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I have a script in my build phase that I am trying to 'return exit 1' after I throw a build error.

This is coming from a command line tool that is logging 'return exit 1' after there is a problem. The exit 1 shows up on the log, but Xcode still is telling me I need to return a nonzero exit code...

enter image description here

Any ideas? EDIT

Here is the type of script:

enter image description here

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What language is the script in? Why not just exit 1;? –  Wain Aug 16 '13 at 23:26
    
Can you add to your question the snippet of code that you do the "return exit 1"? –  Diogo Tridapalli Aug 16 '13 at 23:26
    
It's a Command Line Utility, and it is literally printf("return exit 1;"); –  Lizza Aug 16 '13 at 23:33

1 Answer 1

up vote 2 down vote accepted

Your script is presumably a (bash) shell script. In that case you shouldn't be using return exit 1; you should just be using exit 1.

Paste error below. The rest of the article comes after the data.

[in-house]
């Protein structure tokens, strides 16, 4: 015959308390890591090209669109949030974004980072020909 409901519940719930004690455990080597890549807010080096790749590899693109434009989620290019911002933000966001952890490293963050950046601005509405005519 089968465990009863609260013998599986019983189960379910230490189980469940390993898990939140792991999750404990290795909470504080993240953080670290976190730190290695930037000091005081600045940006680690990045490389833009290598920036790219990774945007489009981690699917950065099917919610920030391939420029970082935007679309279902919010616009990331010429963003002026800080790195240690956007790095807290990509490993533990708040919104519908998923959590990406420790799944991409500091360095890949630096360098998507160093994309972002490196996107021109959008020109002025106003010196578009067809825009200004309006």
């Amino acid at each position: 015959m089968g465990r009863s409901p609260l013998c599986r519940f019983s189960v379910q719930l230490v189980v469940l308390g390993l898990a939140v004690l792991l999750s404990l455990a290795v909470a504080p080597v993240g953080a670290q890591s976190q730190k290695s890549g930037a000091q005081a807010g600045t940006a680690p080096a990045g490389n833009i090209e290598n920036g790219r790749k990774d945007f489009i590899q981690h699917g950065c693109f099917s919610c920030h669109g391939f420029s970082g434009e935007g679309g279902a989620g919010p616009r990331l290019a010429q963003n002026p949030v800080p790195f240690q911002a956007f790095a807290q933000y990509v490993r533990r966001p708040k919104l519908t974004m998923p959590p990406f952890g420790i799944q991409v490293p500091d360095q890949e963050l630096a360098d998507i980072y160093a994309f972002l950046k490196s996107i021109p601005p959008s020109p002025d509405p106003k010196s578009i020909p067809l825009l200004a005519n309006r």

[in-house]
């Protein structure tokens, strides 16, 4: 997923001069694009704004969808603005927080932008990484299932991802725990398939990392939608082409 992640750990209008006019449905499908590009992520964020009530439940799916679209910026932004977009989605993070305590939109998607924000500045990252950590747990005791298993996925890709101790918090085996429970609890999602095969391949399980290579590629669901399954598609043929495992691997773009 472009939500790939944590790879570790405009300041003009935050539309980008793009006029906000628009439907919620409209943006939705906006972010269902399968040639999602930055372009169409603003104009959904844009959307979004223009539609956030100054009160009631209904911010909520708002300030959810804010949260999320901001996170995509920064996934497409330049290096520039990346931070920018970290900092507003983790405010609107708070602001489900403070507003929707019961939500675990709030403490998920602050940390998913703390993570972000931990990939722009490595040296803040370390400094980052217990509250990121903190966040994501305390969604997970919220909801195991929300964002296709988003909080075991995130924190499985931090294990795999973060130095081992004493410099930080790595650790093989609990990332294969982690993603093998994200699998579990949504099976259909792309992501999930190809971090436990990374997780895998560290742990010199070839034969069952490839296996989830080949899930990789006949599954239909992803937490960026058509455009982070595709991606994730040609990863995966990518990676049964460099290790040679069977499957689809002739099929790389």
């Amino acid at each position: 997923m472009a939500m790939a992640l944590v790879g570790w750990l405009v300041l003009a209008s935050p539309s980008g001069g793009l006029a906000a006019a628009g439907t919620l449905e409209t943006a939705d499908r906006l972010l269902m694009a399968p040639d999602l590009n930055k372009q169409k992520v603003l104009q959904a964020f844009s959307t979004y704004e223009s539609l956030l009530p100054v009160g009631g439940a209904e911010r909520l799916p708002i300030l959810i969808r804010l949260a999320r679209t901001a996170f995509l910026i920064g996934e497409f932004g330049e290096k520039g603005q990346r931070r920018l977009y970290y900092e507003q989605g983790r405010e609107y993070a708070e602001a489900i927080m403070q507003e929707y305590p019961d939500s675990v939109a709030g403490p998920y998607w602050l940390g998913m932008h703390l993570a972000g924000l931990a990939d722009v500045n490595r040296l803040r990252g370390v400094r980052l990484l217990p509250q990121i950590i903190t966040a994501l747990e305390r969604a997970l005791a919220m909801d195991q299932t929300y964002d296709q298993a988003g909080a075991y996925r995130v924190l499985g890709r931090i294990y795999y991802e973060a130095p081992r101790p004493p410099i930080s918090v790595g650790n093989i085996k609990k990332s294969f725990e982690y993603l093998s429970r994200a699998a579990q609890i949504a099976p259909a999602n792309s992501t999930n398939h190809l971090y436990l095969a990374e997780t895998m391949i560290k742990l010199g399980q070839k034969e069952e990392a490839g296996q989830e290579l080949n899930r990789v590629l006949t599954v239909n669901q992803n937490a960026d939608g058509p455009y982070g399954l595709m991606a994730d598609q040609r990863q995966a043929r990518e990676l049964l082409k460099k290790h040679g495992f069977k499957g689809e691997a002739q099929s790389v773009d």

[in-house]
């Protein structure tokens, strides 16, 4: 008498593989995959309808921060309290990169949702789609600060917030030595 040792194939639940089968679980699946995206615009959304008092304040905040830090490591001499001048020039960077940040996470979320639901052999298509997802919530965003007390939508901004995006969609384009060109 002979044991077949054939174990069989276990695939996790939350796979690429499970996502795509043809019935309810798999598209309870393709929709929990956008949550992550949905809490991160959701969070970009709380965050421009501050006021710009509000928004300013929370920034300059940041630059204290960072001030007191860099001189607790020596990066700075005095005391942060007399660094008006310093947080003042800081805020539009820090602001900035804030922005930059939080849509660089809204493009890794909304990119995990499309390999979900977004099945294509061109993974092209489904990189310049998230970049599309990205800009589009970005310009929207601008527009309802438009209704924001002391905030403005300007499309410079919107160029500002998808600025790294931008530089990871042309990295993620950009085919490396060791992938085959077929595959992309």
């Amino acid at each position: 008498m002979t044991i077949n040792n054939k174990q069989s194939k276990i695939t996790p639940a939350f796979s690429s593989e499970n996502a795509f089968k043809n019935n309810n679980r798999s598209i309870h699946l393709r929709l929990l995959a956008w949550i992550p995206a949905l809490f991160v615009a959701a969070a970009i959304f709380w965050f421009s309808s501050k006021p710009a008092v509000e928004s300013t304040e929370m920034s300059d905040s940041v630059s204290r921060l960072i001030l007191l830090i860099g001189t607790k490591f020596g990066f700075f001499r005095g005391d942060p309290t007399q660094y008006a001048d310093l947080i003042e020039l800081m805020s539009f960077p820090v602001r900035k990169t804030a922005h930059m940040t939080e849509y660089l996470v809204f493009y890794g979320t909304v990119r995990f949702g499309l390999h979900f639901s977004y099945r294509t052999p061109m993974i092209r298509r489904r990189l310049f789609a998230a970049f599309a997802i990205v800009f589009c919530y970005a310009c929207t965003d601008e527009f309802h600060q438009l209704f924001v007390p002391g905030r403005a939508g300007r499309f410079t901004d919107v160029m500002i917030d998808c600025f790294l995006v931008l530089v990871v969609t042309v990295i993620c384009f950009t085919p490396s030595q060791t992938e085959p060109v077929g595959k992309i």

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Thanks for the answer. I edited the post with an image from Xcode. Does this mean it is a shell script? –  Lizza Aug 16 '13 at 23:51
    
Yes, that means it's a shell script. –  Wain Aug 16 '13 at 23:54
    
So I am printing out exit 1 to the console, shouldn't it be recognizing it? –  Lizza Aug 17 '13 at 0:05
1  
Don't print the exit text, run the exit command. Remove the print and just exit. –  Wain Aug 17 '13 at 0:38
1  
@Casper If your "script" is a C program, you don't need to call exit(1). You can call return 1 in main. It is the return value of main that gives the result code. Of course exit(1) will work but calling exit inside main is silly. –  rmaddy Aug 17 '13 at 3:56

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